Steve McCurry – Man covered in powder, Rajasthan, India, 2009
Steve McCurry – Man dries fabric near the Taj Mahal
Steve McCurry – India
Steve McCurry – Painted Boy, Bombay, India, 1996
Steve McCurry – Three men, Jodhpur, India, 1996
Portrait of Steve McCurry
I-Hsuen Chen – Still Life Analysis II – The Island, Taipei, Taiwan
I-Hsuen Chen is a photographer, artist, and filmmaker that was born and raised in Taipei, Taiwan but is now based in Brooklyn, New York. As a photographer, Chen is well known for surveying and photographing foreign objects such as garbage as the main subjects of his photographs. In Still Life Analysis II: The Island, I-Hsuen Chen continues his survey of garbage and unfamiliar objects, which started in his first exhibition titled The Still Life Analysis. In both series, Chen concentrates on collections of typical household objects that a homeless person would have beneath the Civic Boulevard.
In 1980, President Reagan was elected president and Joel Sternfeld had embarked on a road trip across America that would allow him to capture life in America as it was in the 1980s. Having been awarded the Guggenheim grant two years earlier in 1978, Joel’s American Prospects was later to become one of the most revolutionary color photographs of the time, when professional photographers only used the black and white format for official or serious pictures. His photographs from the American Prospects series helped to usher in a new breed of modern photographers, which is why Sternfeld has always been characterized as one of the most influential photographer of his generation.
Serra Pelada refers to a series of photographs that were taken in 1986 depicting endless numbers of mine workers distributed on various parts of a tall gold mining cliff. The black and white photos were taken from a distance and at an elevated vantage point by photographer Sebastiao Salgado. Because of the location and the angle in which the photos were taken, the subjects look like dots as only their general forms are noticeable. The photograph captures gold grabbers and miners pouring from the side of Brazil’s then largest and most dangerous mine known as Serra Pelada.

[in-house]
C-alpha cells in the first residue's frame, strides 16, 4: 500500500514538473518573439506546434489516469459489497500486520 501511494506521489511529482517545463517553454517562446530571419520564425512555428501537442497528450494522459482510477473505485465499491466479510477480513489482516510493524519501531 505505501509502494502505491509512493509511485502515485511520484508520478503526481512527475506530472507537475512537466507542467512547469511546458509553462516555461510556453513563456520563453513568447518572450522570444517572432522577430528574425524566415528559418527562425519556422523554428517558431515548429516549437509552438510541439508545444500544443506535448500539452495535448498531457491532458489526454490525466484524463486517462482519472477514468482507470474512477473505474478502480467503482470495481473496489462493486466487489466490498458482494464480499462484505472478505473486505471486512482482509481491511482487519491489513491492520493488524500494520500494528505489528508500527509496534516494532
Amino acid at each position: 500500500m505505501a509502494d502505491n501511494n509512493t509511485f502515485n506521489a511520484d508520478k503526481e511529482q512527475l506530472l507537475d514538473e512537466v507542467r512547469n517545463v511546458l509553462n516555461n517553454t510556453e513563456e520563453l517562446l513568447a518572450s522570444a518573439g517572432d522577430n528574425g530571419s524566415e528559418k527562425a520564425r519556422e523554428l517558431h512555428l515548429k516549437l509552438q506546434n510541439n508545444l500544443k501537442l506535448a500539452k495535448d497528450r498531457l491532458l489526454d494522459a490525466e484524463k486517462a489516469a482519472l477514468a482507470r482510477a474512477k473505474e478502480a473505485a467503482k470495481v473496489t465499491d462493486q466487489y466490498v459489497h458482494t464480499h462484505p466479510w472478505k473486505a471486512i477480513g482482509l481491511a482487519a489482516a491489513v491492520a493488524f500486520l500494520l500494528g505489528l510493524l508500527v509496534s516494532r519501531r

Sebastião Ribeiro Salgado Júnior is a Brazilian social documentary photographer and photojournalist that has built a successful photography career that has seen his work published in numerous books and publications. As a photojournalist, Salgado seeks to photograph the most unsettling images of human life on earth, exposing things that appear almost unrealistic and improbable such as the Serra Pelada gold mine.
Pieter Hugo is one of South Africa’s most recognizable photographers most notably known today for his Hyena and Other Men series. Pieter has made a habit of photographing African landscapes and its marginalized people, so it does not come as a shock that his body of work consists of peculiar subjects such as albinos, the blind and even AIDS victims lying dead in their coffins. Pieter has never been afraid to push boundaries and it shows in his photographs. The end goal of many of his celebrated works has been to address the complex realities of race and identity issues in marginalized African societies through his photographs.
Shirin Neshat – Installation view of The Book of Kings at Faurschou Foundation Beijing
Photo by Jonathan Leijonhufvud
The Gladstone Gallery and the Faurschou Foundation in Beijing, China are just some of the art spaces that have had the pleasure of exhibiting Shirin Neshat’s The Book of Kings. The exhibition consisted of a total of 56 black and white photos framed in unmated and black frames that were hung across the two galleries. Neshat, “persona non grata” in Iran due to her art, created the photographs to reference a broad array of important and modern political metaphors.
Philippe Chancel – Arirang, May Day Stadium, Pyongyang, North Korea, 2006
Every year, North Korea holds a lavish and extravagant celebration for its ruler known as the Arirang celebrations. The Arirang celebrations can be classified in the same category as the Olympic celebrations. The audience is always treated to a highly choreographed show, the likes of which have only ever been seen at the Olympics.